It was the second day of class, and I walked into the large lecture-style room, passively looking at the faces of those who would soon be my fellow colleagues.  We’d share every class together, and we’d get to know each other slowly, but surely, over the course of the next year.

Our assignment that day was to bring an artifact that makes us “American.”  It was all a part of a series of lessons, meant to help us understand social justice education, the biases we bring to our classroom, and the potential effects of those biases.

That day, I brought a picture of me kissing another man on the cheek.

“This is what it means to me to be American,” I said.  “I’m gay, and being American to me, means that I have the freedom to love who I want.”

photo (31)And like that, I had come out to my colleagues.  It was actually rather easy, but I knew it wouldn’t always be that easy.  In fact, the teacher of the class helped me to see that over the course of our time together.  We pondered over the potential school districts and areas I could teach in, and we simply talked about the challenges that I would potentially face.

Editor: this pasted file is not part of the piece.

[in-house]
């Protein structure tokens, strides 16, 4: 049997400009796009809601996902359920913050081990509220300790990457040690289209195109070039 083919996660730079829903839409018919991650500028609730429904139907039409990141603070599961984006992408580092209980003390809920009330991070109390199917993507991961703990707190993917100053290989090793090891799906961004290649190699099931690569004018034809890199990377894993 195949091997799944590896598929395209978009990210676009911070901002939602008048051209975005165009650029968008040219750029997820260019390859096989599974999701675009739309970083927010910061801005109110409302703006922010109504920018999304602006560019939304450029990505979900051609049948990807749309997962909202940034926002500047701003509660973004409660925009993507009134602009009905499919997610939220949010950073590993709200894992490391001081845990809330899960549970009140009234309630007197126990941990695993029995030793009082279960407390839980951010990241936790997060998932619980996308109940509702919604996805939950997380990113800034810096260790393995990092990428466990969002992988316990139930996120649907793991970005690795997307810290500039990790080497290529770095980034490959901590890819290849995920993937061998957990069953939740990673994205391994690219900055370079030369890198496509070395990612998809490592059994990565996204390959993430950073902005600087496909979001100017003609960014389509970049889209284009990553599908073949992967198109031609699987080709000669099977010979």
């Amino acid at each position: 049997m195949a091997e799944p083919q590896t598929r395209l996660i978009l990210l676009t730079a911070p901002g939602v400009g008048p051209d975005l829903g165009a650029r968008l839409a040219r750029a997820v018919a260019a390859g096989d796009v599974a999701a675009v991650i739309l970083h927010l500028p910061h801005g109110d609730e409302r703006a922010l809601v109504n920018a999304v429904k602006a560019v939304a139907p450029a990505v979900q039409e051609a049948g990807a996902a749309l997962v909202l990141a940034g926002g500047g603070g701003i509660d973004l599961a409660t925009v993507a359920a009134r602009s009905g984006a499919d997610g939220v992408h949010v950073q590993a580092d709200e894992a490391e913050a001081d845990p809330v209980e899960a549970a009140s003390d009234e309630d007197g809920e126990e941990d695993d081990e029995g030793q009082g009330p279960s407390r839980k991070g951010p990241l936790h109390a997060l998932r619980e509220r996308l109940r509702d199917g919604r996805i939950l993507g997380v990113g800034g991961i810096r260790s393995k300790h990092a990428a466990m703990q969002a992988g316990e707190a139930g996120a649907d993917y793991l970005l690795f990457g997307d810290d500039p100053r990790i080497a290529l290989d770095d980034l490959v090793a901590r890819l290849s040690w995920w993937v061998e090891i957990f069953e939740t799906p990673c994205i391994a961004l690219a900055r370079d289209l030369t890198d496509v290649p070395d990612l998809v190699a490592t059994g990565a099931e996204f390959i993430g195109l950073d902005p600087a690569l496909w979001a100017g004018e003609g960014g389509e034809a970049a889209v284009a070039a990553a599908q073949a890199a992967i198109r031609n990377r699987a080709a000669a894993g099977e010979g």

I spent the first couple years of teaching in fear of those, and even the better part of the last year or so wondering about the repercussions from speaking my mind in my last school district.  But today, as my voice is heard to a broader audience on the Huffington Post, I feel so proud, so inspired, and so grateful for those of you that have encouraged me over the past two and a half years to speak loudly.

Thank you, from the bottom of my heart, for your readership.  I’m forever indebted and eternally grateful.

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